Discouraged but not Defeated


What happens when you know nursing is your calling, but you aren’t getting accepted into nursing school? That’s what happened to Srinya Julie Sukrachan, but she didn’t give up. In fact, she got herself in and then went on to help others get in.

Sukrachan with her father, Chancha

Sukrachan wanted to become a nurse, so she could support patients and families at critical moments in their lives. She knew first-hand how it felt to be a patient. Diagnosed with juvenile rheumatoid arthritis when she was 10 years old, her rigorous treatment required a lot of hospital time. Eventually, her condition went into remission, but then her father was diagnosed with colon cancer and passed away when she was 15 years old.

While in high school, she attended UW Nurse Camp, geared toward minority and low-income students interested in nursing, and that energized her.

“It was inspiring to be around students who looked like me and had ambitious goals,” Sukrachan said. “We got certified in CPR. We listened to heart and lung sounds on high-tech simulation mannequins. We got to shadow nurses at UW Medical Center. At the end of the week, I knew I wanted to be a nurse.”

The decision gave her guidance as she entered UW. She took all the prerequisites and worked in a pain management clinic. She also volunteered at Nurse Camp to support others who, like her, were interested in the profession. She applied to the UW School of Nursing as a junior, but didn’t get in. Then, she tried again as a senior, with the same results.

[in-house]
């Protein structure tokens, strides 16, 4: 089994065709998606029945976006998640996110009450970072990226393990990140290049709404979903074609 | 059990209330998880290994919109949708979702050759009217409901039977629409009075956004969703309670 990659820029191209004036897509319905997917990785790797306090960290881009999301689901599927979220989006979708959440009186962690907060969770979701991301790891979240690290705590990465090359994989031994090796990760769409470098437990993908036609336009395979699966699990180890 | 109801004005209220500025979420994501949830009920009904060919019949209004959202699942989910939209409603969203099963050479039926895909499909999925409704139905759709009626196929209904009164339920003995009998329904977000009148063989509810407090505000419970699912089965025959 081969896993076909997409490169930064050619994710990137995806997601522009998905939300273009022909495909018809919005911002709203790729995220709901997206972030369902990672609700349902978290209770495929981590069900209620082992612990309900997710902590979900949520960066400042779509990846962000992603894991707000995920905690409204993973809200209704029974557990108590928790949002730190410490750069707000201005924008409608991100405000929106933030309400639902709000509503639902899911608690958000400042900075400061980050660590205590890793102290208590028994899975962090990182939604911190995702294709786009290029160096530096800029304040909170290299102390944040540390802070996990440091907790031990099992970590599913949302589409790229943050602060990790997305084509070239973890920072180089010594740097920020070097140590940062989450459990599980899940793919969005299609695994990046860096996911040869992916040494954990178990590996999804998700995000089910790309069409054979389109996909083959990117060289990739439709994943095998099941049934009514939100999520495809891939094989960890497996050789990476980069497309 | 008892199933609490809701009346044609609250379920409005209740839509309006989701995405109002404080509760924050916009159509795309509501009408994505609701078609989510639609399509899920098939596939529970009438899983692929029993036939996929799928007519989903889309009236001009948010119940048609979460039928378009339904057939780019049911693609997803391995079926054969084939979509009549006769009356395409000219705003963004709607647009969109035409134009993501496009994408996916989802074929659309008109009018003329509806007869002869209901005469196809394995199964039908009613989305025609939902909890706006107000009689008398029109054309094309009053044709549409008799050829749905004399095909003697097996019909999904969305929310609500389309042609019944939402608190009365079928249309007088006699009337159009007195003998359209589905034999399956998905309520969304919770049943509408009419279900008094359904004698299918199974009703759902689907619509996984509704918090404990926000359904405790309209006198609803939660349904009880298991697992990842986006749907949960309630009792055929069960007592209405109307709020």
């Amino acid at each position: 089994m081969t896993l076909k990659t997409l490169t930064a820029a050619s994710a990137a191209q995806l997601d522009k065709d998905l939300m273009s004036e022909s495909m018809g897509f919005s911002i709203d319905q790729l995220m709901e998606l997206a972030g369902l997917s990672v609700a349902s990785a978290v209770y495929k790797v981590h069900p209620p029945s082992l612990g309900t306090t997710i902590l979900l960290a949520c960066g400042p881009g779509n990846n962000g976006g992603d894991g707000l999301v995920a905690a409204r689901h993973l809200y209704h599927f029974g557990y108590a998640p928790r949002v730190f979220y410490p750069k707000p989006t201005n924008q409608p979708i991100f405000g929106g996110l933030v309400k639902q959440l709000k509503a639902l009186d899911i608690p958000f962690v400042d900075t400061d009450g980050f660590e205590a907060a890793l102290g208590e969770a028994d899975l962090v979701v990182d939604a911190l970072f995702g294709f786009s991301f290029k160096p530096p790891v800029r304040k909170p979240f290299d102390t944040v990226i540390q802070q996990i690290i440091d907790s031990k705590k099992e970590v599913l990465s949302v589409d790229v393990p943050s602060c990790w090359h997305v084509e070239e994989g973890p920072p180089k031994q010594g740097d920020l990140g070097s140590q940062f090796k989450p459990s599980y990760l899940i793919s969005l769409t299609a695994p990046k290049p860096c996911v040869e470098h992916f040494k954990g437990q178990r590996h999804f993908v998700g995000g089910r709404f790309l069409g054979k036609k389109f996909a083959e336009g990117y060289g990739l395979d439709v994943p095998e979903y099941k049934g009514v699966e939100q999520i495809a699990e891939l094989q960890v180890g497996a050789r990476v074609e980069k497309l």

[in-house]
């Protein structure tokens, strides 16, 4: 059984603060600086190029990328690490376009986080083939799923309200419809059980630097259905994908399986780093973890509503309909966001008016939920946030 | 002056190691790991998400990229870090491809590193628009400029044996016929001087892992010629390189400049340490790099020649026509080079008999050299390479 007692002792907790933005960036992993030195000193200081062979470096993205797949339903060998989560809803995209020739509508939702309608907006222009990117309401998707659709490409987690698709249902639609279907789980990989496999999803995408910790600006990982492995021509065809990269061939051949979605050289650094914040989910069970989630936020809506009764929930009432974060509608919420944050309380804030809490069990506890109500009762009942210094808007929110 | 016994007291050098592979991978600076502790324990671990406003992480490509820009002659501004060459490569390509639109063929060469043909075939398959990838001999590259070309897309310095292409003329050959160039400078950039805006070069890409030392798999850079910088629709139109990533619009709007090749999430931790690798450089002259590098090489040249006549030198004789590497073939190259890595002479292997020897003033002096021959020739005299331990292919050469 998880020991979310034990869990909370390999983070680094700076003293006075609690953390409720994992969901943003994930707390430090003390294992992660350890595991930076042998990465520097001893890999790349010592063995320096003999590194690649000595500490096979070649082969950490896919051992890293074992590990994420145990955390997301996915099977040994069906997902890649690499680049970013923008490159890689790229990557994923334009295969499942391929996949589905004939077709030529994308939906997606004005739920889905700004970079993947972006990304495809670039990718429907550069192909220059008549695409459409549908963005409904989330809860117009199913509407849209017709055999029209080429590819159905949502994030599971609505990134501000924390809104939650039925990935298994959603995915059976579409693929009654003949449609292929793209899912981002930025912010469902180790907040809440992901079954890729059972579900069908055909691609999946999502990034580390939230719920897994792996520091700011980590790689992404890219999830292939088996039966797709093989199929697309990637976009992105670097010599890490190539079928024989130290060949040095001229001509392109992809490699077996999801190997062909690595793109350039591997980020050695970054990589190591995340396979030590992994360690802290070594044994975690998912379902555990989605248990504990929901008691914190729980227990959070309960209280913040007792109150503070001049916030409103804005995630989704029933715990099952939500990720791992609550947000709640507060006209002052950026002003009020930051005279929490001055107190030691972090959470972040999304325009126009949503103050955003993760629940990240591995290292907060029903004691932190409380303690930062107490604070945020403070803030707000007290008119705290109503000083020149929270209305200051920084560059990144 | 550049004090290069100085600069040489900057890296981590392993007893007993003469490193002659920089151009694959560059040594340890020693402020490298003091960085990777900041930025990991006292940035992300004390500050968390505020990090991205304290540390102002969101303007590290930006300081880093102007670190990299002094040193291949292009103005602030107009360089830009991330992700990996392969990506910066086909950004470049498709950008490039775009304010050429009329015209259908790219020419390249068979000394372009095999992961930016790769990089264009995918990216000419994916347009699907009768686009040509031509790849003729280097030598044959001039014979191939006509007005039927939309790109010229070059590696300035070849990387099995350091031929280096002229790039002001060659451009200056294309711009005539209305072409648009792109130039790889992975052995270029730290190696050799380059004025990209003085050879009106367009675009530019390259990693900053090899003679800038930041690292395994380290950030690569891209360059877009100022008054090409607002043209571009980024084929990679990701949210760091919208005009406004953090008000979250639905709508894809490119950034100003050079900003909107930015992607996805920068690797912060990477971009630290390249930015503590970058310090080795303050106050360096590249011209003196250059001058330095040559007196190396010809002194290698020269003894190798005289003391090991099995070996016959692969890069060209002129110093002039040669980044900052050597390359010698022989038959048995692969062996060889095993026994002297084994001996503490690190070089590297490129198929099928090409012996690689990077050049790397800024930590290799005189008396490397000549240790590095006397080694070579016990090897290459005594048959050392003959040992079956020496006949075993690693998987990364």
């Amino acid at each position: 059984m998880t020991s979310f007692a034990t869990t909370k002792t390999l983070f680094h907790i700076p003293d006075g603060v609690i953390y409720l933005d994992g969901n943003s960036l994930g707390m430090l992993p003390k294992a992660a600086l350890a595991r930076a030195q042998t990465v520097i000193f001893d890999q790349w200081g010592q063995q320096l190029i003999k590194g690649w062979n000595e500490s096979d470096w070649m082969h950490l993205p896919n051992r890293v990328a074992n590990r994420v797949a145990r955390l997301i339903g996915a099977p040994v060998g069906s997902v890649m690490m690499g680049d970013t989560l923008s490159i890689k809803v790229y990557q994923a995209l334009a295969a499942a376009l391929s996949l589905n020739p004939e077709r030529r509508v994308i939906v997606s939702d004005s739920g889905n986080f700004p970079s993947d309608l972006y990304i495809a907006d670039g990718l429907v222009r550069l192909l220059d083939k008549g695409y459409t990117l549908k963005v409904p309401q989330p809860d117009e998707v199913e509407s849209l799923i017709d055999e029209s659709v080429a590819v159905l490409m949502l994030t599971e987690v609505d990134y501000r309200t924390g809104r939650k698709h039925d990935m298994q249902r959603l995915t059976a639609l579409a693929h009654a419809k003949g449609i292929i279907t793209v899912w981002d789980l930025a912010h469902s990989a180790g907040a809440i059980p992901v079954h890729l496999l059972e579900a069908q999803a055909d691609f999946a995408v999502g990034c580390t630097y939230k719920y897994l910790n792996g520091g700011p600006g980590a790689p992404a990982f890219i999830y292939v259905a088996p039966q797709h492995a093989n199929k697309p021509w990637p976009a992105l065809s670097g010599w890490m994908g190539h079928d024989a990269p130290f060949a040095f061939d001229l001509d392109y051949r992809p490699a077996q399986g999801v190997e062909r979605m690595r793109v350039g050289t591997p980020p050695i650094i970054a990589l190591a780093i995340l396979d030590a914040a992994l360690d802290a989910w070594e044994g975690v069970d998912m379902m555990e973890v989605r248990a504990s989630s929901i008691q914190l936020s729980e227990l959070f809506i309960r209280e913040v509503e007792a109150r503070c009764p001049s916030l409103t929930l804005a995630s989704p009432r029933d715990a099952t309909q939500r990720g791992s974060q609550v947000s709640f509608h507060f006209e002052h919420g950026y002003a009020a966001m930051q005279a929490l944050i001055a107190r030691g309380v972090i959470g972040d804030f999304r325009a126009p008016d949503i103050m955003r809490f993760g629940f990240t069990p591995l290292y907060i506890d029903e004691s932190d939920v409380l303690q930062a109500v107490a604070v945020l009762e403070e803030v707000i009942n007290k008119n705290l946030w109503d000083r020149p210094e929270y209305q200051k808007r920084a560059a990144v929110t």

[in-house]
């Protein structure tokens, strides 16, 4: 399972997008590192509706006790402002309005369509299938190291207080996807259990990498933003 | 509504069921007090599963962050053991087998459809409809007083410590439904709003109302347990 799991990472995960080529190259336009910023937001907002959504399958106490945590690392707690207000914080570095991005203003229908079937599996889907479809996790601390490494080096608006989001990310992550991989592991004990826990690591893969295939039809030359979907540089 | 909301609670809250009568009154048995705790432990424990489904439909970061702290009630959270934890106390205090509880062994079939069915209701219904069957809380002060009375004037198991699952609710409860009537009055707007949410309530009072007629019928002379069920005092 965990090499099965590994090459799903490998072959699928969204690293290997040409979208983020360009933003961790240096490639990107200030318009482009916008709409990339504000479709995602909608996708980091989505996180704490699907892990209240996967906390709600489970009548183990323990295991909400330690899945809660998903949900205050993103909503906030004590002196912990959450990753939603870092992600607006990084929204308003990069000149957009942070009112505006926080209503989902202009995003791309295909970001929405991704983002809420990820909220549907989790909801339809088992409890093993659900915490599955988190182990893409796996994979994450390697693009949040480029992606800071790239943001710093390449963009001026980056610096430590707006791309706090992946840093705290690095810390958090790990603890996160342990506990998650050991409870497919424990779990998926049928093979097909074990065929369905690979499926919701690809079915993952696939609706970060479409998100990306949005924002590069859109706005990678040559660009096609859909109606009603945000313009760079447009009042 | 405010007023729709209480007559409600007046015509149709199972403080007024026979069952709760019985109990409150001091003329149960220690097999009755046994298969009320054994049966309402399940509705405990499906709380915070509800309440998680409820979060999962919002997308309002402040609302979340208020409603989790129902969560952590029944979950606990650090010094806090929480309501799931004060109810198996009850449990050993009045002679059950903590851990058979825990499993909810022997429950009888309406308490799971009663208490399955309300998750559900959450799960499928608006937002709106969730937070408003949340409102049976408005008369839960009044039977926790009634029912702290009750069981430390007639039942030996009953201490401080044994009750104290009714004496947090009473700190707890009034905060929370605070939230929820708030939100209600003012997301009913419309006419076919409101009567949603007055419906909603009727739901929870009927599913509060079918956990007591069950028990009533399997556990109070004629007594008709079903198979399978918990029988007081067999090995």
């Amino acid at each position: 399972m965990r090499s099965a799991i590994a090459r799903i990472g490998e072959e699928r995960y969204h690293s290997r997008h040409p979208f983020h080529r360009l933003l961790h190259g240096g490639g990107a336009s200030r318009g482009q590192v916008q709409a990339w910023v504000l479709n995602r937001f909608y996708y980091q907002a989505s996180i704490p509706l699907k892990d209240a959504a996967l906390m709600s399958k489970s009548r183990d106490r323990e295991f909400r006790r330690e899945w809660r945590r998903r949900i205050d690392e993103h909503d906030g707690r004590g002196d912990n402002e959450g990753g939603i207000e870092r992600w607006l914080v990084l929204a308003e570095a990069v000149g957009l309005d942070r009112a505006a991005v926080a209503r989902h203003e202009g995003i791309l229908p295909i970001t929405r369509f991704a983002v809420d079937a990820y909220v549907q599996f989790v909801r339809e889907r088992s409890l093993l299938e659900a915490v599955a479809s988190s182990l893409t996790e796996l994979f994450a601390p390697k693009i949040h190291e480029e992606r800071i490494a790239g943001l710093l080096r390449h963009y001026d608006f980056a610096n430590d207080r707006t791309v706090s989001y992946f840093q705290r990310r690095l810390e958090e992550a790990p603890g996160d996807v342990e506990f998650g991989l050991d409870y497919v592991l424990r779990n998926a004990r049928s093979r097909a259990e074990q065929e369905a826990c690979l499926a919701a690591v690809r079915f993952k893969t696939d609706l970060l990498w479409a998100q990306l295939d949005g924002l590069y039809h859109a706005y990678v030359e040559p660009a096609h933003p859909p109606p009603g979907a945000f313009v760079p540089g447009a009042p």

She was discouraged but not defeated. “I was really confused and frustrated,” she said. “But in the back of my mind, I thought, ‘I’m not getting in for a reason. They’re not going to admit me if I’m not ready for it.’”

That attitude made the difference between success and failure. After graduation in 2014, she went to Carolyn Chow, director of admissions and student diversity at that time and co-founder of UW Nurse Camp.

Sukrachan served as a volunteer coordinator at UW Nurse Camp for two years.

“She helped me reflect on why I didn’t get in and what I could work on,” said Sukrachan. Over the next year, Sukrachan became a certified nursing assistant and worked in an assisted living home. At the same time, she took UW workshops to improve her application essay. When she applied the third time, she was accepted.

With the help of scholarships, Sukrachan could completely focus on her studies during her first year of Nursing School. She went a step further. For two years she served as the volunteer coordinator for Nurse Camp. But she wanted to do more. What about when those would-be nurses were ready to apply to Nursing School? Would they struggle to get in like she had?

That’s when she co-founded Future Nurses Club, an organization that connects current nursing students with undergraduate students who haven’t yet been accepted to the program. “It felt so right,” said Sukrachan. “We had just finished volunteering at Nurse Camp, which provides amazing opportunities for high schoolers. We thought, ‘Why can’t we do the same for minority, low-income students at the UW who want to get into our program?’”

It took sustained effort to get the program up and running. “Starting a student organization like Future Nurses Club takes considerable work and commitment,” said Chow. “But Srinya was focused on giving back.”

Today, Sukrachan is right where she wants to be at Swedish Hospital as an antepartum nurse. Because she faced challenges, persevered, and gave back, she’s helping to open the way for others who dream of being in her shoes.